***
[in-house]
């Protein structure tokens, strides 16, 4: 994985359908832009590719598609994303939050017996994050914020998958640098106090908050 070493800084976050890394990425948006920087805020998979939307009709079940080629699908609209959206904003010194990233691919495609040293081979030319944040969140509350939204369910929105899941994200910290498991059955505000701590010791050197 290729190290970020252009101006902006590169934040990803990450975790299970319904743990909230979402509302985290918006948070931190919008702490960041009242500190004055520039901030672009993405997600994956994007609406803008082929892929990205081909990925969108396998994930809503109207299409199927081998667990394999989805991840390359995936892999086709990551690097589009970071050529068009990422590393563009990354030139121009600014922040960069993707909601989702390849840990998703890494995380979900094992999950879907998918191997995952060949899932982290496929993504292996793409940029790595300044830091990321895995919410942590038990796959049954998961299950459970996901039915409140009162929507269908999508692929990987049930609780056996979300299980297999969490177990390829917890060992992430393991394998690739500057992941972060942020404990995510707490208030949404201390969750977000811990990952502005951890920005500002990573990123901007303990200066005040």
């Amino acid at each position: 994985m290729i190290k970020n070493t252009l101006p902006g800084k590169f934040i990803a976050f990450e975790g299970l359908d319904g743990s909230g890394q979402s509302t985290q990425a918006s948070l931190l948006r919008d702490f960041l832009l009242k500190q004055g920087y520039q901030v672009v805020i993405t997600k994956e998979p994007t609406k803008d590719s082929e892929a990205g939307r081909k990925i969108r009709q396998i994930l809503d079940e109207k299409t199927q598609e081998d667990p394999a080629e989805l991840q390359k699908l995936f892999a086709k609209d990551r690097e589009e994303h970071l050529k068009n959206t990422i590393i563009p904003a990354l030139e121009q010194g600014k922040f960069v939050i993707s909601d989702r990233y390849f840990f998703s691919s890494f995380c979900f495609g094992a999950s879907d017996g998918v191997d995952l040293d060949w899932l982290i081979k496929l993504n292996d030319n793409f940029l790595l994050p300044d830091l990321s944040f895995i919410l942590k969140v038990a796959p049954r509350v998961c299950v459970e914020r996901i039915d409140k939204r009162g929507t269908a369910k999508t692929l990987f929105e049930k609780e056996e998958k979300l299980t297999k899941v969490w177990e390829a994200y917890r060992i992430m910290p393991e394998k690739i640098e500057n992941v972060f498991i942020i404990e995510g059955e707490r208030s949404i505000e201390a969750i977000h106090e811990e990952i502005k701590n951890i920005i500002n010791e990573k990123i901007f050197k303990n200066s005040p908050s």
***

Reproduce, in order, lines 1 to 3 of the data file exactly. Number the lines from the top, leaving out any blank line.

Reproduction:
[in-house]
């Protein structure tokens, strides 16, 4: 994985359908832009590719598609994303939050017996994050914020998958640098106090908050 070493800084976050890394990425948006920087805020998979939307009709079940080629699908609209959206904003010194990233691919495609040293081979030319944040969140509350939204369910929105899941994200910290498991059955505000701590010791050197 290729190290970020252009101006902006590169934040990803990450975790299970319904743990909230979402509302985290918006948070931190919008702490960041009242500190004055520039901030672009993405997600994956994007609406803008082929892929990205081909990925969108396998994930809503109207299409199927081998667990394999989805991840390359995936892999086709990551690097589009970071050529068009990422590393563009990354030139121009600014922040960069993707909601989702390849840990998703890494995380979900094992999950879907998918191997995952060949899932982290496929993504292996793409940029790595300044830091990321895995919410942590038990796959049954998961299950459970996901039915409140009162929507269908999508692929990987049930609780056996979300299980297999969490177990390829917890060992992430393991394998690739500057992941972060942020404990995510707490208030949404201390969750977000811990990952502005951890920005500002990573990123901007303990200066005040």
């Amino acid at each position: 994985m290729i190290k970020n070493t252009l101006p902006g800084k590169f934040i990803a976050f990450e975790g299970l359908d319904g743990s909230g890394q979402s509302t985290q990425a918006s948070l931190l948006r919008d702490f960041l832009l009242k500190q004055g920087y520039q901030v672009v805020i993405t997600k994956e998979p994007t609406k803008d590719s082929e892929a990205g939307r081909k990925i969108r009709q396998i994930l809503d079940e109207k299409t199927q598609e081998d667990p394999a080629e989805l991840q390359k699908l995936f892999a086709k609209d990551r690097e589009e994303h970071l050529k068009n959206t990422i590393i563009p904003a990354l030139e121009q010194g600014k922040f960069v939050i993707s909601d989702r990233y390849f840990f998703s691919s890494f995380c979900f495609g094992a999950s879907d017996g998918v191997d995952l040293d060949w899932l982290i081979k496929l993504n292996d030319n793409f940029l790595l994050p300044d830091l990321s944040f895995i919410l942590k969140v038990a796959p049954r509350v998961c299950v459970e914020r996901i039915d409140k939204r009162g929507t269908a369910k999508t692929l990987f929105e049930k609780e056996e998958k979300l299980t297999k899941v969490w177990e390829a994200y917890r060992i992430m910290p393991e394998k690739i640098e500057n992941v972060f498991i942020i404990e995510g059955e707490r208030s949404i505000e201390a969750i977000h106090e811990e990952i502005k701590n951890i920005i500002n010791e990573k990123i901007f050197k303990n200066s005040p908050s």